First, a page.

Increased complexity in M&A has created new challenges for dealmakers. But business leaders can succeed by taking a systematic approach to addressing the additional challenges created by complexity.
Based on observations from KPMG deal professionals from around the world, we outline five practical moves companies can make immediately to improve their odds of success when undertaking a complex transaction. These moves emphasize enhanced ways of thinking and require shifts in mindset, ambition and execution. They are, however, not exhaustive; each transaction will require a tailored approach.
Make strategic value your ‘north star’
The ultimate payoff from complex deals is often strategic value—new opportunities or new ways of doing business that build long-term value, transcending traditional synergies. The strategic goals of the transaction, therefore, must be clearly defined, widely supported and pursued methodically and relentlessly.
It starts with leaders from both the buyer and target establishing a combined vision around strategic value. This north star sets the stage for execution and should be translated into tangible goals and objectives for leadership. Key individuals who bring elevated commercial and operational value to bear should be involved early on in this process. A cadence of effective strategic reviews that continuously “restate” the core elements of strategic value can keep executives and teams aligned across time.
Play offense to win during diligence
Diligence should not be a check-the-box exercise to validate baseline assumptions. Deal teams need to stretch further in search of greater value. This requires harnessing the power of data analytics to unearth new opportunities. Diligence is also your opportunity to explore the art of what’s possible with target management. Buyers should proactively engage with their soon-to-be colleagues to gain new and deeper insights, validate key assumptions, build buy-in around strategic value and enlist the target management’s help to imagine and design the future. Meanwhile, ask yourself what you need to do to be the best owner of the new business.
Get a running start before Day 1
The moment a complex deal is announced, the stakes couldn’t be higher. Risks are immediately elevated around customers, talent, suppliers and other key stakeholders. Complex deals demand a different approach to Day 1 readiness—one with greater purpose, intensity and speed. Sophisticated buyers use the sign-to-close window to protect business momentum, find and mitigate blind spots, continue to seek even higher synergy upside and accelerate tailored integration planning.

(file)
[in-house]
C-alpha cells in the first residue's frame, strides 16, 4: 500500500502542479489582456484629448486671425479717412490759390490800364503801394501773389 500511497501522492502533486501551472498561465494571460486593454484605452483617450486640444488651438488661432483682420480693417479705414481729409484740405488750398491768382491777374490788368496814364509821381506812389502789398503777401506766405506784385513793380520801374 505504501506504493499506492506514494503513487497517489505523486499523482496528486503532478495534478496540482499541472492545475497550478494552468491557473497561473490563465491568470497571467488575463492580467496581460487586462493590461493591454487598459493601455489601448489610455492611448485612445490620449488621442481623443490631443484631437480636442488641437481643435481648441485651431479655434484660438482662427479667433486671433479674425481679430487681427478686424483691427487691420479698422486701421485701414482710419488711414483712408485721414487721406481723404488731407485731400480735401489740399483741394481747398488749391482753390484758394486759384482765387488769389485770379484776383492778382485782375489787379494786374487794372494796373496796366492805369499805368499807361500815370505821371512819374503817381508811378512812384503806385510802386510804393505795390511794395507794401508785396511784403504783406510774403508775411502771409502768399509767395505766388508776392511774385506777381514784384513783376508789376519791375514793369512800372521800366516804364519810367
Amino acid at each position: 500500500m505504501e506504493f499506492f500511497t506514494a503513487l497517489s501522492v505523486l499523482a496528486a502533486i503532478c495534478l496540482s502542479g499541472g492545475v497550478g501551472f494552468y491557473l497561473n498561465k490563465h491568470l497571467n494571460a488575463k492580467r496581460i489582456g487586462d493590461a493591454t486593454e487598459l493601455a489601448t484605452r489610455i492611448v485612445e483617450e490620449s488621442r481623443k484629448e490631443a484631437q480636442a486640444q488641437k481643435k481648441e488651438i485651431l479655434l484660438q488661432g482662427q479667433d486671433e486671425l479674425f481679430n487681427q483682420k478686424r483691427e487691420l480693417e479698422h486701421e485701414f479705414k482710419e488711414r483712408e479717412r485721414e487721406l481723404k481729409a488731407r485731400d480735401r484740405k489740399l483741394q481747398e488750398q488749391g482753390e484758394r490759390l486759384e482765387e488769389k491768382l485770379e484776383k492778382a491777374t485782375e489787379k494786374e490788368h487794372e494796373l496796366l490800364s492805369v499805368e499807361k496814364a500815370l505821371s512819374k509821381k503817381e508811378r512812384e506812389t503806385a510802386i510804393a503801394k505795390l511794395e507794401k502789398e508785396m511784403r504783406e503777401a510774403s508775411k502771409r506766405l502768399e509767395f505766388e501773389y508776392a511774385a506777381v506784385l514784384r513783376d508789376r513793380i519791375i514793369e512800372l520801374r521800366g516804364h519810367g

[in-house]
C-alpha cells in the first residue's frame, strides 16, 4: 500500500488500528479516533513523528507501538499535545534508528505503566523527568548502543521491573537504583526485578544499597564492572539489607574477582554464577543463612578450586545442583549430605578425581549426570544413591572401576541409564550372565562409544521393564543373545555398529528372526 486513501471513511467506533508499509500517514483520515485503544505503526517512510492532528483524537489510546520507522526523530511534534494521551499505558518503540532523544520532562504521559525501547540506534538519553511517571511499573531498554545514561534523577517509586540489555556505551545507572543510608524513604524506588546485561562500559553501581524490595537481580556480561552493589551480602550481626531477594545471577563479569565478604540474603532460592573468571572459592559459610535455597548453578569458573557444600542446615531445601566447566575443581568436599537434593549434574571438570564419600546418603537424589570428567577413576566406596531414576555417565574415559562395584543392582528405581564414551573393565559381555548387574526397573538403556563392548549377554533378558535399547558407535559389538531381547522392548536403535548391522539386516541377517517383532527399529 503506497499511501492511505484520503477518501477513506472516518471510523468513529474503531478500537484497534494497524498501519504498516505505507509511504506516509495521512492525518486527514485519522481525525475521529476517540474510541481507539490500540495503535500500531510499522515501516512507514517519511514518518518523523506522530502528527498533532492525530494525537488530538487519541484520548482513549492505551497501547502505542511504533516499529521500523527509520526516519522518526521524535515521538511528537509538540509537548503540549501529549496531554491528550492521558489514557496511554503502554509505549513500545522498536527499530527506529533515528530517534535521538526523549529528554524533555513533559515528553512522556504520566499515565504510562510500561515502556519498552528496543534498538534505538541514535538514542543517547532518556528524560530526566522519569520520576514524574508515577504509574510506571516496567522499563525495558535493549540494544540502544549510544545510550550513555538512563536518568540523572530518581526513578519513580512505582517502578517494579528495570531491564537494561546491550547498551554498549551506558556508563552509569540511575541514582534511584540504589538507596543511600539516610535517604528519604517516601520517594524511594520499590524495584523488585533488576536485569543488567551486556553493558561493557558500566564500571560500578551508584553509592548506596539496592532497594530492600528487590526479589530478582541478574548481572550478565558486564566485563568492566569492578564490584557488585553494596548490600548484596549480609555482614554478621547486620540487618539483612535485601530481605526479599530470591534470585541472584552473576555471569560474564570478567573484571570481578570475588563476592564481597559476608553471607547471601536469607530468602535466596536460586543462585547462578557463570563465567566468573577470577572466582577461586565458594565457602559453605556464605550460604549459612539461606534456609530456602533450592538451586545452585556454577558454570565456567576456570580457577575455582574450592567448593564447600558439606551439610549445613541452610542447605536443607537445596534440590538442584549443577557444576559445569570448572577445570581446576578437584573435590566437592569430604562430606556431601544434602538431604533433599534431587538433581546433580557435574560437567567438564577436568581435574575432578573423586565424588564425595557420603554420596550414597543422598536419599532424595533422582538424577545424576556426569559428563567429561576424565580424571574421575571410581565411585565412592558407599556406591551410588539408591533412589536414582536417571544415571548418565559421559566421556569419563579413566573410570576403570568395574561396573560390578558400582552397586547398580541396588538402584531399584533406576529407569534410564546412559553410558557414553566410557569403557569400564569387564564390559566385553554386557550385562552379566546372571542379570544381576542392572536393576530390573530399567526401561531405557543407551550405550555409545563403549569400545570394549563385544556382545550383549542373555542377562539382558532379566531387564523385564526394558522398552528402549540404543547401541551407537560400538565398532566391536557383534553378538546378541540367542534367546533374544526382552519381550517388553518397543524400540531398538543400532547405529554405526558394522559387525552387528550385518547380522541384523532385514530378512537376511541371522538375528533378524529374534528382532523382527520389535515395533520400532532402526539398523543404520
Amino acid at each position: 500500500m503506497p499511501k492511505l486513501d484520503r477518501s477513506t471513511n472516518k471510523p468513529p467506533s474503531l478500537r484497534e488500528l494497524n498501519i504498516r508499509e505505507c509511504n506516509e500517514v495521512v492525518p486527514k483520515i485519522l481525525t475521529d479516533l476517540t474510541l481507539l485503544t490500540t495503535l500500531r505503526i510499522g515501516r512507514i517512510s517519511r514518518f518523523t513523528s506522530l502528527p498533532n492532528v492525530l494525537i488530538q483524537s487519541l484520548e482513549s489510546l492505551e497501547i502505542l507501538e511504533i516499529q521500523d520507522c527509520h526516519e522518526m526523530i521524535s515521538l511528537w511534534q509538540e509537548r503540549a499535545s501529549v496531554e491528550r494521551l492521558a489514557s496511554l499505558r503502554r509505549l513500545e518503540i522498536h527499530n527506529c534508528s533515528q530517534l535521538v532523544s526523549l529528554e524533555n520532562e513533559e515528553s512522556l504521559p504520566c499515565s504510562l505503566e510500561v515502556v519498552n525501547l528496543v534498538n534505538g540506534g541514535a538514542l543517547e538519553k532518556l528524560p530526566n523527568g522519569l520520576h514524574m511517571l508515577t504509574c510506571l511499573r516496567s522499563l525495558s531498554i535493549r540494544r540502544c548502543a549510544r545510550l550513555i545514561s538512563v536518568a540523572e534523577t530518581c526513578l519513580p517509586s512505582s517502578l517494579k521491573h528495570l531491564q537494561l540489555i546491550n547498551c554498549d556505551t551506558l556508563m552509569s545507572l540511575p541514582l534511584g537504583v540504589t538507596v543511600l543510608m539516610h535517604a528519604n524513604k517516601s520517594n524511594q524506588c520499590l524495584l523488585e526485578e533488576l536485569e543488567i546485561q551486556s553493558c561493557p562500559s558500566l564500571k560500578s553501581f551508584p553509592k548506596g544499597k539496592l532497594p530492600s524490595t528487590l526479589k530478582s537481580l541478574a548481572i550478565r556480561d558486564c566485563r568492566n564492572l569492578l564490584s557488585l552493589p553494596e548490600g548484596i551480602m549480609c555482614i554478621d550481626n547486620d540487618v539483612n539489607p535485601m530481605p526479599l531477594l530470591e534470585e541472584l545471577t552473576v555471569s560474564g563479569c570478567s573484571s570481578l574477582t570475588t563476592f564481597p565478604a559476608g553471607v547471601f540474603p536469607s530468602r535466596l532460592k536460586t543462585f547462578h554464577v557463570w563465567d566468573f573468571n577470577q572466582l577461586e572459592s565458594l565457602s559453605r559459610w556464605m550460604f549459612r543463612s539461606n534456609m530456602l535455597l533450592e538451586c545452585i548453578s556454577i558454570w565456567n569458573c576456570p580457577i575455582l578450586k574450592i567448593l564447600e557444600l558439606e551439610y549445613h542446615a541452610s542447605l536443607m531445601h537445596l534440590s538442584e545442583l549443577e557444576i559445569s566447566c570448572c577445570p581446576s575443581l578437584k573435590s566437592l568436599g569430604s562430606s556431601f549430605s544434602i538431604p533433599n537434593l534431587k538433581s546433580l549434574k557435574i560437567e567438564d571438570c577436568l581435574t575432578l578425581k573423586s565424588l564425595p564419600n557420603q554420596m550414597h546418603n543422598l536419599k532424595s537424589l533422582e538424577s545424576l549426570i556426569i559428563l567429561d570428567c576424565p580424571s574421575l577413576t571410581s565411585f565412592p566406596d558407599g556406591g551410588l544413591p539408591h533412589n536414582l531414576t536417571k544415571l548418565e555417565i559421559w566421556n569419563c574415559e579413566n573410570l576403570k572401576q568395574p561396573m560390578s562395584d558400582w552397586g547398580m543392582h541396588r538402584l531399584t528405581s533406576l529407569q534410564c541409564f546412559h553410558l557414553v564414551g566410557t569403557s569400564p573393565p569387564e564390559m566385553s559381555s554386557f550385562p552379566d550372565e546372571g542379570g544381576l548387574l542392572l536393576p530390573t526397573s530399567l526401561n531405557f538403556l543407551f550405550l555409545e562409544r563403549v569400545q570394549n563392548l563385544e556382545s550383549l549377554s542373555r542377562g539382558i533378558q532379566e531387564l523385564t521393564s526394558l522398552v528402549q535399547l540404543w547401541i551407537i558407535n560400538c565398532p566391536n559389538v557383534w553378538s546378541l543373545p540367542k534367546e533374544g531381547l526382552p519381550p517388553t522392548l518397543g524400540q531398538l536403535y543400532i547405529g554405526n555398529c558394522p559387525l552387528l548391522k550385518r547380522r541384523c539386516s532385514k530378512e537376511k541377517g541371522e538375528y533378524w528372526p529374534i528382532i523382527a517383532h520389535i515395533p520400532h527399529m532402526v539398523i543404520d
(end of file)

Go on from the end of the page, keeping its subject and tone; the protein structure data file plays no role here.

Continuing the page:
To increase the odds of success, sophisticated buyers also establish a small high-functioning team. This agile, highly bespoke team of six to eight people launches immediately upon signing and is responsible for accelerating the pace and success of the transaction. Its mission is to move with the highest levels of focus, intent, speed and empowerment to protect and create value in line with the deal’s north star.
Adopt a people strategy for the times
More than ever, the value of a target lies in the capabilities, energy and culture of its people. Losing talent can make it impossible to achieve the deal’s objective. Understand what positions and capabilities are most critical to success, current attrition rates by key employee group, time to fill open positions, sources of available labor and recruiting processes. Then create targeted incentives.
Buyers need to be transparent about their plans and present the target’s employees with a clear and compelling value proposition that is connected to the strategic goals of the deal. Communicate the goals of the transaction, build trust and excitement, and enlist your new employees in your quest for strategic value. Then create a supportive, nurturing employee experience.
Think continuous value creation
Buyers define synergy targets at the outset, but they shouldn’t stop there. Be alert to new opportunities and prepare to flex as markets, leadership and strategies evolve. Beware of backsliding: After the integration reaches key late-stage milestones and initial synergy targets have been achieved, don’t assume the gains will stick. Don’t lose sight of the north star.